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Light Therapy for Psoriasis

Updated on August 16, 2017
Psoriasis on back and arms
Psoriasis on back and arms | Source

Psoriasis, a Common Skin Conditions

Psoriasis is a quite common skin condition, that occurs continuously when the immune system sends out bad signals that speed up the growth cycle of skin cells.

Psoriasis causes cells to build up rapidly on the surface of the skin forming itchy, red, scaly patches on your skin. These patches can appear only on specific areas of your body, or they may cover extensive parts of your skin.

While psoriasis is not contagious and sometimes is not really evident, it may cause a great deal of social discomfort and embarrassment, to the point that some people dread so much showing their affected skin they may wear long sleeves and pants even in the hottest months.

Psoriasis Remedies

There still is not a specific cure for psoriasis but there are several drugs and treatments that can improve the skin condition.

Usually a combination of treatment strategies is prescribed, including topical treatments, phototherapy and systemic medications.

All treatments have the following aims:

  • Interrupt the cycle that causes and increased production of skin cells and the formation of patches.
  • Remove the scales and smooth the skin.

Psoriasis: Lifestyle and Home Remedies

Self-help measures may not cure psoriasis, but they can sure improve the appearance and feel of your skin. Here are some of the healthy habits recommended by the MayoClinic for people with psoriasis.

  • Take daily baths and soak for at least 15 minutes, avoiding hot water and harsh soaps.
  • Apply heavy, oily moisturizers especially after baths, when you skin is still moist.
  • Cover affected areas overnight with moisturizer and plastic wrap; uncover and wash off scales in the morning.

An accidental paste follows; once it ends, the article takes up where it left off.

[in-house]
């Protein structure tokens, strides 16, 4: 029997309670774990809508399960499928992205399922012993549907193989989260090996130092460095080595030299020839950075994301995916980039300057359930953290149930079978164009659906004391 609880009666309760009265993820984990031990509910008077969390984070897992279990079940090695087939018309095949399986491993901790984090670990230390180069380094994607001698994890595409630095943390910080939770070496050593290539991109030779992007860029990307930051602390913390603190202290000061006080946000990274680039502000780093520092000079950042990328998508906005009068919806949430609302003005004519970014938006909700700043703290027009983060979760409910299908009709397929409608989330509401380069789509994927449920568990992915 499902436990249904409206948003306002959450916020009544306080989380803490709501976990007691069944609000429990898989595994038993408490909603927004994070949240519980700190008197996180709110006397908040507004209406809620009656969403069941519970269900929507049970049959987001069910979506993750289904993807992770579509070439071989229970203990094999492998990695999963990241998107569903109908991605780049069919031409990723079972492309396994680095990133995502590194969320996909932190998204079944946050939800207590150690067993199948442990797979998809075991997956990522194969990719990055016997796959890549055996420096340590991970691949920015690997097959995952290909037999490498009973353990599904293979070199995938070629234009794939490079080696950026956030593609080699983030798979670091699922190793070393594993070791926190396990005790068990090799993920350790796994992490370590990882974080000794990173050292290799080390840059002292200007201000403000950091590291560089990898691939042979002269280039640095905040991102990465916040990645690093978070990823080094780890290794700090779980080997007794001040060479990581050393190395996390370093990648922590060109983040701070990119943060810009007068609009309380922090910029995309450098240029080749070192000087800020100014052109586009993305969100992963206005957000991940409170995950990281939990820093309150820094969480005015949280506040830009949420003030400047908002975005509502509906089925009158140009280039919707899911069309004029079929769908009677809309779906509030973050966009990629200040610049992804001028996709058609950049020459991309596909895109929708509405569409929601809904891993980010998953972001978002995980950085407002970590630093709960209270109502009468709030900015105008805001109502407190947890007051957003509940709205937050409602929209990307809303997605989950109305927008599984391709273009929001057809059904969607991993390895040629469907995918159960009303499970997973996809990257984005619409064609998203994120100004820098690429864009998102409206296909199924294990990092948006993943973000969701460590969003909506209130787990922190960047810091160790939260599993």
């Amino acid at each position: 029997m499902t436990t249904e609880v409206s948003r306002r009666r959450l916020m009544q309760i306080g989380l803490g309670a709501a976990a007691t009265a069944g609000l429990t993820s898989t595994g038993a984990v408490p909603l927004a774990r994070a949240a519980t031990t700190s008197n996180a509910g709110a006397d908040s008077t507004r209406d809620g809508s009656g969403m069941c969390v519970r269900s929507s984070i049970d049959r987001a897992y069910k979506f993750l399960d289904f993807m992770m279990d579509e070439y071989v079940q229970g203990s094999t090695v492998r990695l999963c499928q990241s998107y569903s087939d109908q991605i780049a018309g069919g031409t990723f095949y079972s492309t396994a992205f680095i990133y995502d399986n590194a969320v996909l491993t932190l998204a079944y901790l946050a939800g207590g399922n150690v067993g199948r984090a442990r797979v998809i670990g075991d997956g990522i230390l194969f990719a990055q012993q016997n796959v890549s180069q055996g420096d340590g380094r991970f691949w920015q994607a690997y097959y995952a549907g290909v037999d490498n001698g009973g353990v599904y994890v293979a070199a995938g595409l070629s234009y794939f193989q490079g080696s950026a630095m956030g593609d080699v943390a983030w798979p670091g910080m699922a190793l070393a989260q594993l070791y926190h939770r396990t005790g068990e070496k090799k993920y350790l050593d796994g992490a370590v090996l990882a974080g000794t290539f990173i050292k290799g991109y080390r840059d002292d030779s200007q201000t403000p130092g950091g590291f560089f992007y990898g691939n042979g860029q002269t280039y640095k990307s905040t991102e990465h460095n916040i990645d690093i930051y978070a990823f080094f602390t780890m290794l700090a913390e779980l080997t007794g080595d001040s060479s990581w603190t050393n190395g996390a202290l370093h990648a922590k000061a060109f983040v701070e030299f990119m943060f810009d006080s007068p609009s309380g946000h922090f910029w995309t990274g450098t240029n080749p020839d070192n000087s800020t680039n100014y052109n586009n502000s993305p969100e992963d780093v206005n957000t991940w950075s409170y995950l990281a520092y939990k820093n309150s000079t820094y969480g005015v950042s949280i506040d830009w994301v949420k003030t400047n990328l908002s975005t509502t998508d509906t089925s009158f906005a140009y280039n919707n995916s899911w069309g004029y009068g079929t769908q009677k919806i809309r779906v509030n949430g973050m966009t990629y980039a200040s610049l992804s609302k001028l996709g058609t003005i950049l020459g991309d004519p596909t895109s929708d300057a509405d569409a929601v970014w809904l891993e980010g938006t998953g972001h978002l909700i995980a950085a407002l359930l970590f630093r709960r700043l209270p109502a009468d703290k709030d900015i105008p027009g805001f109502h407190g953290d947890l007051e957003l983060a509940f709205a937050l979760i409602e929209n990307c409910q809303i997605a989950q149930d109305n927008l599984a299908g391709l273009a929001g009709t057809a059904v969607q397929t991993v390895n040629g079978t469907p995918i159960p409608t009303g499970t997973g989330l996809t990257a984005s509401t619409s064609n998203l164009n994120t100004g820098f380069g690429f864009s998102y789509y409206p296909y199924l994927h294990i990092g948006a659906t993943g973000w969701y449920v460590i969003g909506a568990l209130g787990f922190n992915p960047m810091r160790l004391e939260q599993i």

• Expose your skin to small amounts of sunlight daily.
  • Avoid psoriasis triggers such as smoking, intense sun exposure, stress, infections, and injuries to your skin.
  • Eat a healthy diet with plenty of fruits and vegetables of all colors, whole grains, and lean proteins.

Sunlight can Benefit Psoriasis

One popular treatment for Psoriasis is sunlight therapy or phototherapy. In fact about 80% of the people that are exposed to sunlight daily see an improvement on their psoriasis.

Sunlight exposure slows the skin cell life cycle and reduces scaling and inflammation.

The key to success to light therapy is to do it expose the skin to ultraviolet light for a set amount of time, regularly, and under medical supervision.

Psoriasis on arm
Psoriasis on arm | Source

How Light Therapy Helps Psoriasis

Daily exposure to the sun can have great effect on the skin, as long as you don’t overdo it.
While a low amount of the sun’s rays are beneficial, sunburn is not good for your skin, and can actually worsen psoriasis.

It is recommended to start with 10 minutes at noon daily and gradually, if the skin tolerates it, increase by 30 seconds.

Make sure that you wear a good quality sunscreen lotion on the areas unaffected by psoriasis, SPF 15 or greater, that protects from both UVA and UVB rays. If you are fair–skinned you may want to use higher SPF-coverage sunscreen.